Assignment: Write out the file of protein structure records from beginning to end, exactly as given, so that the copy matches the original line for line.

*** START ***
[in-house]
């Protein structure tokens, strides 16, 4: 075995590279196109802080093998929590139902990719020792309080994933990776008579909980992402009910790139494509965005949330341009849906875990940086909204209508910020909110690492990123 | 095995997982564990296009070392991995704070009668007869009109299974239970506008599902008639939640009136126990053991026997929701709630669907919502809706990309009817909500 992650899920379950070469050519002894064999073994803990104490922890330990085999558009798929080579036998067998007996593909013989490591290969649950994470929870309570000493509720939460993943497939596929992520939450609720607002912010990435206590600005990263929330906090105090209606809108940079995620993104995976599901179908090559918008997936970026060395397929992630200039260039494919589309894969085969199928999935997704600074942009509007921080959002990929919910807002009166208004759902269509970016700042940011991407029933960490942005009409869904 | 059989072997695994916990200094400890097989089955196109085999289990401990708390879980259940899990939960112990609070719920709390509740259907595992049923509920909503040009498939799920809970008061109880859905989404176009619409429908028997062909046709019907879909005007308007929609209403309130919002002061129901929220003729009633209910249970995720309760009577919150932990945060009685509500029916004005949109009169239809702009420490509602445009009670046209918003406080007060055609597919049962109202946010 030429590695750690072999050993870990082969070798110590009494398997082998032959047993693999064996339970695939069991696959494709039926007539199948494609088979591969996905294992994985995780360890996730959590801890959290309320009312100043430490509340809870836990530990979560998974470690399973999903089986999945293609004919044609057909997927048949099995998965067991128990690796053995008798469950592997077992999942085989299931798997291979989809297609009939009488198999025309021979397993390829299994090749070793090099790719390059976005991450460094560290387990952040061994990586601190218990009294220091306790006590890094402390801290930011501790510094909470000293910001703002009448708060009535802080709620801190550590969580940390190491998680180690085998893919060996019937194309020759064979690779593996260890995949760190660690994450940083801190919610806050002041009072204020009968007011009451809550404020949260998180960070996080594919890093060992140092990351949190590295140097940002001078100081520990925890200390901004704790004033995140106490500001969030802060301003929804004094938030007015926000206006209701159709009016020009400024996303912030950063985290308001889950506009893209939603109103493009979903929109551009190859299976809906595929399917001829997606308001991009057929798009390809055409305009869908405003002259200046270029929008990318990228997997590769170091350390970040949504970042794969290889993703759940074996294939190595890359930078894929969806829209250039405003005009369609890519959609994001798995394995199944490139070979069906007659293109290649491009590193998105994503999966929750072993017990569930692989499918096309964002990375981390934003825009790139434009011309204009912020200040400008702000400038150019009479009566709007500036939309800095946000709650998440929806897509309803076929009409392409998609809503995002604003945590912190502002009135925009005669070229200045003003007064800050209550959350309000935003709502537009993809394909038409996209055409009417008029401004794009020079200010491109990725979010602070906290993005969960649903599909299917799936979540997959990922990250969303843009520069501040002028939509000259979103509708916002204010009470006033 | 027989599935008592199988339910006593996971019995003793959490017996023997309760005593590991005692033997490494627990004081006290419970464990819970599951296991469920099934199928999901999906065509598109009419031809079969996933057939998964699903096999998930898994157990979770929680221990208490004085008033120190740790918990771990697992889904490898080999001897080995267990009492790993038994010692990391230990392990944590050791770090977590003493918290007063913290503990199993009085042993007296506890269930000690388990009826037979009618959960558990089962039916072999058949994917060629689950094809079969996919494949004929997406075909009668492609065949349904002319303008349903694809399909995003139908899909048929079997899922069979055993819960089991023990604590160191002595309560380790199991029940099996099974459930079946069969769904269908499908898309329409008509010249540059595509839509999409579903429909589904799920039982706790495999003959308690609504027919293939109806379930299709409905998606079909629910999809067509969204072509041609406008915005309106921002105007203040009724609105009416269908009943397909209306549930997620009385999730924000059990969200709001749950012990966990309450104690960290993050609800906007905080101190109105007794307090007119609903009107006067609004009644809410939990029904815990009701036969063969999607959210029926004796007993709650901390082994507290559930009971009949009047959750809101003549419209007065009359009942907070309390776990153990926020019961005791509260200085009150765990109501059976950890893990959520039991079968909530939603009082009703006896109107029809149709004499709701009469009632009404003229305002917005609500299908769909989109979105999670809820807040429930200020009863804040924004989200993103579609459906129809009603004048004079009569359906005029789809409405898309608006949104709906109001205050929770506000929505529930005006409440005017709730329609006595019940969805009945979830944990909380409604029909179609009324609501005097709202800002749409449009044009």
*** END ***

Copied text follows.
[in-house]
């Protein structure tokens, strides 16, 4: 075995590279196109802080093998929590139902990719020792309080994933990776008579909980992402009910790139494509965005949330341009849906875990940086909204209508910020909110690492990123 | 095995997982564990296009070392991995704070009668007869009109299974239970506008599902008639939640009136126990053991026997929701709630669907919502809706990309009817909500 992650899920379950070469050519002894064999073994803990104490922890330990085999558009798929080579036998067998007996593909013989490591290969649950994470929870309570000493509720939460993943497939596929992520939450609720607002912010990435206590600005990263929330906090105090209606809108940079995620993104995976599901179908090559918008997936970026060395397929992630200039260039494919589309894969085969199928999935997704600074942009509007921080959002990929919910807002009166208004759902269509970016700042940011991407029933960490942005009409869904 | 059989072997695994916990200094400890097989089955196109085999289990401990708390879980259940899990939960112990609070719920709390509740259907595992049923509920909503040009498939799920809970008061109880859905989404176009619409429908028997062909046709019907879909005007308007929609209403309130919002002061129901929220003729009633209910249970995720309760009577919150932990945060009685509500029916004005949109009169239809702009420490509602445009009670046209918003406080007060055609597919049962109202946010 030429590695750690072999050993870990082969070798110590009494398997082998032959047993693999064996339970695939069991696959494709039926007539199948494609088979591969996905294992994985995780360890996730959590801890959290309320009312100043430490509340809870836990530990979560998974470690399973999903089986999945293609004919044609057909997927048949099995998965067991128990690796053995008798469950592997077992999942085989299931798997291979989809297609009939009488198999025309021979397993390829299994090749070793090099790719390059976005991450460094560290387990952040061994990586601190218990009294220091306790006590890094402390801290930011501790510094909470000293910001703002009448708060009535802080709620801190550590969580940390190491998680180690085998893919060996019937194309020759064979690779593996260890995949760190660690994450940083801190919610806050002041009072204020009968007011009451809550404020949260998180960070996080594919890093060992140092990351949190590295140097940002001078100081520990925890200390901004704790004033995140106490500001969030802060301003929804004094938030007015926000206006209701159709009016020009400024996303912030950063985290308001889950506009893209939603109103493009979903929109551009190859299976809906595929399917001829997606308001991009057929798009390809055409305009869908405003002259200046270029929008990318990228997997590769170091350390970040949504970042794969290889993703759940074996294939190595890359930078894929969806829209250039405003005009369609890519959609994001798995394995199944490139070979069906007659293109290649491009590193998105994503999966929750072993017990569930692989499918096309964002990375981390934003825009790139434009011309204009912020200040400008702000400038150019009479009566709007500036939309800095946000709650998440929806897509309803076929009409392409998609809503995002604003945590912190502002009135925009005669070229200045003003007064800050209550959350309000935003709502537009993809394909038409996209055409009417008029401004794009020079200010491109990725979010602070906290993005969960649903599909299917799936979540997959990922990250969303843009520069501040002028939509000259979103509708916002204010009470006033 | 027989599935008592199988339910006593996971019995003793959490017996023997309760005593590991005692033997490494627990004081006290419970464990819970599951296991469920099934199928999901999906065509598109009419031809079969996933057939998964699903096999998930898994157990979770929680221990208490004085008033120190740790918990771990697992889904490898080999001897080995267990009492790993038994010692990391230990392990944590050791770090977590003493918290007063913290503990199993009085042993007296506890269930000690388990009826037979009618959960558990089962039916072999058949994917060629689950094809079969996919494949004929997406075909009668492609065949349904002319303008349903694809399909995003139908899909048929079997899922069979055993819960089991023990604590160191002595309560380790199991029940099996099974459930079946069969769904269908499908898309329409008509010249540059595509839509999409579903429909589904799920039982706790495999003959308690609504027919293939109806379930299709409905998606079909629910999809067509969204072509041609406008915005309106921002105007203040009724609105009416269908009943397909209306549930997620009385999730924000059990969200709001749950012990966990309450104690960290993050609800906007905080101190109105007794307090007119609903009107006067609004009644809410939990029904815990009701036969063969999607959210029926004796007993709650901390082994507290559930009971009949009047959750809101003549419209007065009359009942907070309390776990153990926020019961005791509260200085009150765990109501059976950890893990959520039991079968909530939603009082009703006896109107029809149709004499709701009469009632009404003229305002917005609500299908769909989109979105999670809820807040429930200020009863804040924004989200993103579609459906129809009603004048004079009569359906005029789809409405898309608006949104709906109001205050929770506000929505529930005006409440005017709730329609006595019940969805009945979830944990909380409604029909179609009324609501005097709202800002749409449009044009």